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October 30, 2013 3:11 PM   Subscribe

A collective narrative of trying to make it on $17,000 a year: bargaining testimony from a UCSC student-worker
We make only $17,000 a year. We make only $17,000 a year in a town where almost that entire paycheck goes to rent. So today I’m going to talk about how academic workers try to get by on $17,000 a year.
posted by andoatnp (54 comments total) 34 users marked this as a favorite

 
I think though, when it comes to being able to deliver quality education, that it’s not so good for my students that their teacher is spending that much time in a bar.

Not to detract from the gravity and seriousness of the essay as a whole, but that, right there, is comedy gold.
posted by The World Famous at 3:43 PM on October 30, 2013 [2 favorites]


[Folks maybe RTFA?]
posted by jessamyn at 3:45 PM on October 30, 2013 [1 favorite]


It really is outrageous that people working 20-40 hours a week doing research are not paid for that work. Minimum wage laws are supposed to address precisely this sort of issue, but the law has carved out holes big enough for some of the most important segments of our society to fall through them.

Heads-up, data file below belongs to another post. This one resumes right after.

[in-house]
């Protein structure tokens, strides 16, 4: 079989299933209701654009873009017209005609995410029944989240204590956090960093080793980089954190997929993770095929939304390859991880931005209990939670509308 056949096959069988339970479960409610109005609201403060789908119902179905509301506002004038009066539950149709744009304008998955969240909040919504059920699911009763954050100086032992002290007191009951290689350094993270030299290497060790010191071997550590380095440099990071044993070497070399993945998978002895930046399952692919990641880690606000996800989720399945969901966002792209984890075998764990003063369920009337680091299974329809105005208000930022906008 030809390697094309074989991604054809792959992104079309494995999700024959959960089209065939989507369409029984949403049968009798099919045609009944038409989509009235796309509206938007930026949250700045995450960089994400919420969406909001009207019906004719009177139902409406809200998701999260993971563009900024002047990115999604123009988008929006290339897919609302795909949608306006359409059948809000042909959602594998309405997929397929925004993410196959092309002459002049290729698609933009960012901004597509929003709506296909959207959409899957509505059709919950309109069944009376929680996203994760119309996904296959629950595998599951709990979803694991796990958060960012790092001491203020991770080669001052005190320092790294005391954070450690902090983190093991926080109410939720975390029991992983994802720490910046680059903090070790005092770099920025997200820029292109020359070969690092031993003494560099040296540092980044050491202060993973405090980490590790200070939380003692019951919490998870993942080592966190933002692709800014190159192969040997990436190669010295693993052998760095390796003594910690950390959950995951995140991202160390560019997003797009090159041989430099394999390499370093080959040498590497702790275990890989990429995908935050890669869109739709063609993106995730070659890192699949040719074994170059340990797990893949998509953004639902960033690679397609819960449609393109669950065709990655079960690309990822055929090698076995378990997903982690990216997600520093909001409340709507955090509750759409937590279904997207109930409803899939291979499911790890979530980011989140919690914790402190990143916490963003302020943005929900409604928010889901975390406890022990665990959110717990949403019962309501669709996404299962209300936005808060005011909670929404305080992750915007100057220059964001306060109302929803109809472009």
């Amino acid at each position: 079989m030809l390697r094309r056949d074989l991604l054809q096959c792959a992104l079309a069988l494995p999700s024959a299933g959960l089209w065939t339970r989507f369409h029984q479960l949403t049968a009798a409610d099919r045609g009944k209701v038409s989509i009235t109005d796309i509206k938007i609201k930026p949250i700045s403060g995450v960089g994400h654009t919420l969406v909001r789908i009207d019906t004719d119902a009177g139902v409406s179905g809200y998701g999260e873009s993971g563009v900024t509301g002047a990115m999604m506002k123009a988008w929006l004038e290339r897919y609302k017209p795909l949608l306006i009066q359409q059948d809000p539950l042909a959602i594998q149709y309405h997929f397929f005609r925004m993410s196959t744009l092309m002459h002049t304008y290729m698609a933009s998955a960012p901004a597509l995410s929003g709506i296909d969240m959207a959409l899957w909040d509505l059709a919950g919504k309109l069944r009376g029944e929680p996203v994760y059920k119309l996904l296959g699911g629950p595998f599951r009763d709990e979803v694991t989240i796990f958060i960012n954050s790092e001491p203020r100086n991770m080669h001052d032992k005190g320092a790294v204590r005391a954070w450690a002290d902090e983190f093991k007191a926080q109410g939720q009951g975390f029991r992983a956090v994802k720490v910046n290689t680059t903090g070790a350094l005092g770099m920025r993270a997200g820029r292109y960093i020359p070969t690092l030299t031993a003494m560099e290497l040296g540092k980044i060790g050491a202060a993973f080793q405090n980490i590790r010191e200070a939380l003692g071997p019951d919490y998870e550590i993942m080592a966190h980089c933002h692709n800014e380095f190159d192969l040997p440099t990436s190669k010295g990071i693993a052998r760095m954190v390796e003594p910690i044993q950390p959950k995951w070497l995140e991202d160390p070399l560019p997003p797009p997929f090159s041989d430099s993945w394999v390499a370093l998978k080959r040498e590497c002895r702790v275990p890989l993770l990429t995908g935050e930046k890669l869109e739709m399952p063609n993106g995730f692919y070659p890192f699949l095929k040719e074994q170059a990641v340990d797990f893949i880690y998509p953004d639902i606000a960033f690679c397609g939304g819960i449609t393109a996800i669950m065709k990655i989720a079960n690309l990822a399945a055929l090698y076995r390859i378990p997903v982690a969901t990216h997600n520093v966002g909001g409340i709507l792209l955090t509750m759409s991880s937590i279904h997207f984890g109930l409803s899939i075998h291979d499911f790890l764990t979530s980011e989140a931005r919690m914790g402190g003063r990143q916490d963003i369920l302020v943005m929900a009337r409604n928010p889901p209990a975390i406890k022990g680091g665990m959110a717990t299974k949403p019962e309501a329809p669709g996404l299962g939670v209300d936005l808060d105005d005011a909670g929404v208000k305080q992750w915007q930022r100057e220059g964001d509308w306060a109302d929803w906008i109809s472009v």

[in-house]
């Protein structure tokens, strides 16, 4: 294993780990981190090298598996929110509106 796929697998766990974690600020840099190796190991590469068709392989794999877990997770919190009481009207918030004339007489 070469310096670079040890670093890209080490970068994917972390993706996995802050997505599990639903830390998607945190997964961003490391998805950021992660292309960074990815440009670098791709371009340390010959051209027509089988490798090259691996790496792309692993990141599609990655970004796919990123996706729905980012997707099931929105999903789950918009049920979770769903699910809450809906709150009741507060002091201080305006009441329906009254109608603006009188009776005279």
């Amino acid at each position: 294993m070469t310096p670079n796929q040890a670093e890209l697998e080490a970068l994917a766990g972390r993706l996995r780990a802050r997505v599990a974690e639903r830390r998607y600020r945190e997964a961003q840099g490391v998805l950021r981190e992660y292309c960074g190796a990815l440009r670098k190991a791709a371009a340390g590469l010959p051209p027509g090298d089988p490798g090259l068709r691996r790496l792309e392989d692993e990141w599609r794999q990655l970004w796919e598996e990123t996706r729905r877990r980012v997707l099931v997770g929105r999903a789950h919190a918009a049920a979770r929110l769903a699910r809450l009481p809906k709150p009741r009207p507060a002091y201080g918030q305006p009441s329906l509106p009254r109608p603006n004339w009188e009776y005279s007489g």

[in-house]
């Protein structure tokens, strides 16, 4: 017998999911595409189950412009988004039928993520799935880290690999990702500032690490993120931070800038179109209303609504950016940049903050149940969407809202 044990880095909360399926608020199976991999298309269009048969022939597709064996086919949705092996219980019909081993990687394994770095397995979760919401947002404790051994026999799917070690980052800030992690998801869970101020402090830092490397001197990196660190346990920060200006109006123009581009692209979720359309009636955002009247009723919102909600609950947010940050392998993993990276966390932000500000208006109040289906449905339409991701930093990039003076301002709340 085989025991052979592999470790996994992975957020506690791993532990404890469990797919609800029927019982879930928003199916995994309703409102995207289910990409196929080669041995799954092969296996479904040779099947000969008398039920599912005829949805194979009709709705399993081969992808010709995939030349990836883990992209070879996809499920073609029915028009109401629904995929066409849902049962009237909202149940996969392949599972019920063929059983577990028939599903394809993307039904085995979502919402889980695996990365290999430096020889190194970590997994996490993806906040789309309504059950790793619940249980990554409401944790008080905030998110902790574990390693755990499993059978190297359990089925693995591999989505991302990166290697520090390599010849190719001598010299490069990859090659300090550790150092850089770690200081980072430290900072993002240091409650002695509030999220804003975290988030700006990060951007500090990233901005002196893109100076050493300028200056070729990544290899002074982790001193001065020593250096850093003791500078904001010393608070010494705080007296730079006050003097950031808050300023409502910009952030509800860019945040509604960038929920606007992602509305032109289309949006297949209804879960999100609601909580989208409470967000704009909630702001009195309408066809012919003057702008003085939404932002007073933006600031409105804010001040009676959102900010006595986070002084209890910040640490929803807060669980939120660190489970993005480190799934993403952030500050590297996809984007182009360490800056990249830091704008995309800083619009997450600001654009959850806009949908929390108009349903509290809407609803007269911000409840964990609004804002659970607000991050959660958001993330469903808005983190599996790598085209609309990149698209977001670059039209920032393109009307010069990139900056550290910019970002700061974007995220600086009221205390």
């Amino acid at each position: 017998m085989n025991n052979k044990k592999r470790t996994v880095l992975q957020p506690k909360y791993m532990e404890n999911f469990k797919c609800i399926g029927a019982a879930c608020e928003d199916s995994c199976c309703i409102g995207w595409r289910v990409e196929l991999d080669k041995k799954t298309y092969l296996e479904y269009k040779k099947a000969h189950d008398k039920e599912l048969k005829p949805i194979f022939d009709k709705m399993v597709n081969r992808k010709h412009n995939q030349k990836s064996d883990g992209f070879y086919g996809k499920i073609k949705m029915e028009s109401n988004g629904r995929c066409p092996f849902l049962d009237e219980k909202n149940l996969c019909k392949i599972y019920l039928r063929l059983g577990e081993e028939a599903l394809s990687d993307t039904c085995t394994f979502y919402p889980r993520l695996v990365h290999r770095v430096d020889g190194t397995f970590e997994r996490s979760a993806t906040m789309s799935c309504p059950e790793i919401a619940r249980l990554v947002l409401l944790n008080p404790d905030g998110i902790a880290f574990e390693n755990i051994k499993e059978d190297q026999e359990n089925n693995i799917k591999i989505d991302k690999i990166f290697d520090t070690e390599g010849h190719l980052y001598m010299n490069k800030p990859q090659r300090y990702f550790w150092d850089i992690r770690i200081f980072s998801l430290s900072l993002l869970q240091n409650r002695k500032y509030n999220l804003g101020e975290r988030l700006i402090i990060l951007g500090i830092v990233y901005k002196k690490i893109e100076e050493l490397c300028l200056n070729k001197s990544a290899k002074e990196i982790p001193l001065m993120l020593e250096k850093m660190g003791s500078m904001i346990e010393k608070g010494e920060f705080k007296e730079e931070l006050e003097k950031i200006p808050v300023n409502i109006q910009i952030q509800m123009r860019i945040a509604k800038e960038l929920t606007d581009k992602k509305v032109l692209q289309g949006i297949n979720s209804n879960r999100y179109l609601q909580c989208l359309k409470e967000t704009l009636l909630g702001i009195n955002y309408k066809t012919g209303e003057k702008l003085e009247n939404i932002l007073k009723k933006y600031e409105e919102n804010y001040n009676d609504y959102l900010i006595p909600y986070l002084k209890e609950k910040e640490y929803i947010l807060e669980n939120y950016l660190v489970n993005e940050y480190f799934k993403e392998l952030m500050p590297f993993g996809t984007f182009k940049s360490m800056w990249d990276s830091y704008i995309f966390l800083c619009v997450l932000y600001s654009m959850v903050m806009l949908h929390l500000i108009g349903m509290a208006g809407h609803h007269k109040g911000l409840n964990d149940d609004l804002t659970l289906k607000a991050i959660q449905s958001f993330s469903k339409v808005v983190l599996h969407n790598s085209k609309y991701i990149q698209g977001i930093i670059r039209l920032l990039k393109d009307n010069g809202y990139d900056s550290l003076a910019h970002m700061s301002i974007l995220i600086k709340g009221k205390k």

posted by The World Famous at 3:48 PM on October 30, 2013 [2 favorites]


As a UCSC grad, I was surprised to see that living ON campus in the illegal redwood squatter's village was not mentioned.
posted by ikahime at 3:59 PM on October 30, 2013 [3 favorites]


The article doesn't mention whether the TA and RA position comes with a tuition and fees waiver, which is worth a substantial amount of money. This waiver is standard at most research universities.
posted by about_time at 4:01 PM on October 30, 2013 [2 favorites]


There is a lot of eye-rolly stuff here, it's true. Lots of people work two and three jobs. Lots of people go without healthcare and lots of people have to buy used books or use the library. Lots, if not most people with passions, have to find other means of supporting that. Being a researcher doesn't give you some special exemption from the horror that is modern capitalism. Also, presumably, these graduate students are being paid 17k cash, and whatever benefits they are getting in terms of tuition and such is not included in that number. If you are paying tuition for your PhD then you probably made a bad choice.